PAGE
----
Judges uphold right to roam in Loch Lomond national park estate

The public has been given the right to roam through Drumlean estate, which lies in the Loch Lomond and the Trossachs national park
The public has been given the right to roam through Drumlean estate, which lies in the Loch Lomond and the Trossachs national park
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Appeal judges have upheld a legal decision which gives the public the right to roam over land at a private estate located in Scotland’s largest national park.

Lords Carloway, Menzies and Drummond Young have ruled that the owners of the Drumlean estate in Aberfoyle, Stirlingshire, had taken action which prevented the public from legally accessing the property.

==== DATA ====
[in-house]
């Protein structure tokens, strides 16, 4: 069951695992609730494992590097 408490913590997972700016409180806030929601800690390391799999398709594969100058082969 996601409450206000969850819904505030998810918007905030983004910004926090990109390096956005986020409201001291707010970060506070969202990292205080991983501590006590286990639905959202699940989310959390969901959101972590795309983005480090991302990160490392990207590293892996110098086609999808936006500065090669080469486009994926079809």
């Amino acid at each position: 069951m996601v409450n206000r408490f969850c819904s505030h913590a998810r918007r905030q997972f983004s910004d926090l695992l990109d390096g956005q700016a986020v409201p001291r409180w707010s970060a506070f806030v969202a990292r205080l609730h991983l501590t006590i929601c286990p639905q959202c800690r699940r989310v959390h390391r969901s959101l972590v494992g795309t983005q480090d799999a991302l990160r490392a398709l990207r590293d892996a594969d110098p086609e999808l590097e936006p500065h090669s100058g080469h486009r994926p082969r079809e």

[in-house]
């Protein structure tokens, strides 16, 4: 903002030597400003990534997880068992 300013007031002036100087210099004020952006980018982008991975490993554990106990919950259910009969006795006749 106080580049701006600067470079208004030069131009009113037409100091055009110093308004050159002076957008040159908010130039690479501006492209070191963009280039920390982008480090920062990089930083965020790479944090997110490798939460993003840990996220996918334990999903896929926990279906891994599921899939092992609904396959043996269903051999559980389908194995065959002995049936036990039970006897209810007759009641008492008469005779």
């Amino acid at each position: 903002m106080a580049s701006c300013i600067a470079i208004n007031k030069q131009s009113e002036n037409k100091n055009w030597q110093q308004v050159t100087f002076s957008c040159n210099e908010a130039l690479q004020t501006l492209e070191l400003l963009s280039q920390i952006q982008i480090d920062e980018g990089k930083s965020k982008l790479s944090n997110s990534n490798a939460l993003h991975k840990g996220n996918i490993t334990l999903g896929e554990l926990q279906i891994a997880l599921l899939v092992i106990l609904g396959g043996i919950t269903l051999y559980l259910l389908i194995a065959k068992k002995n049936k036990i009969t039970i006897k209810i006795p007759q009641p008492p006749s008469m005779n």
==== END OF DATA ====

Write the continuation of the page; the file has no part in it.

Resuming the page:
The Sheriff Appeal Court in Edinburgh ruled in April 2017 that the estate’s German owner, Reiner Brach, had not taken steps to ensure he followed the Land Reform (Scotland) Act 2003.

The legislation gives the public the right to access land responsibly.

Lawyers acting for the Loch Lomond and the Trossachs National Park Authority had gone to the court after the organisation received complaints from members of the public about the estate.

The Sheriff Appeal Court concluded the actions at the beauty spot were unlawful and upheld the authority’s appeal for public access rights.

This prompted Dr Brach, a steel trader, to appeal to the Court of Session.

In the judgement, Lord Carloway, Scotland’s most senior judge, wrote: “The appeal from the Sheriff Appeal Court fails on the central issues in dispute.”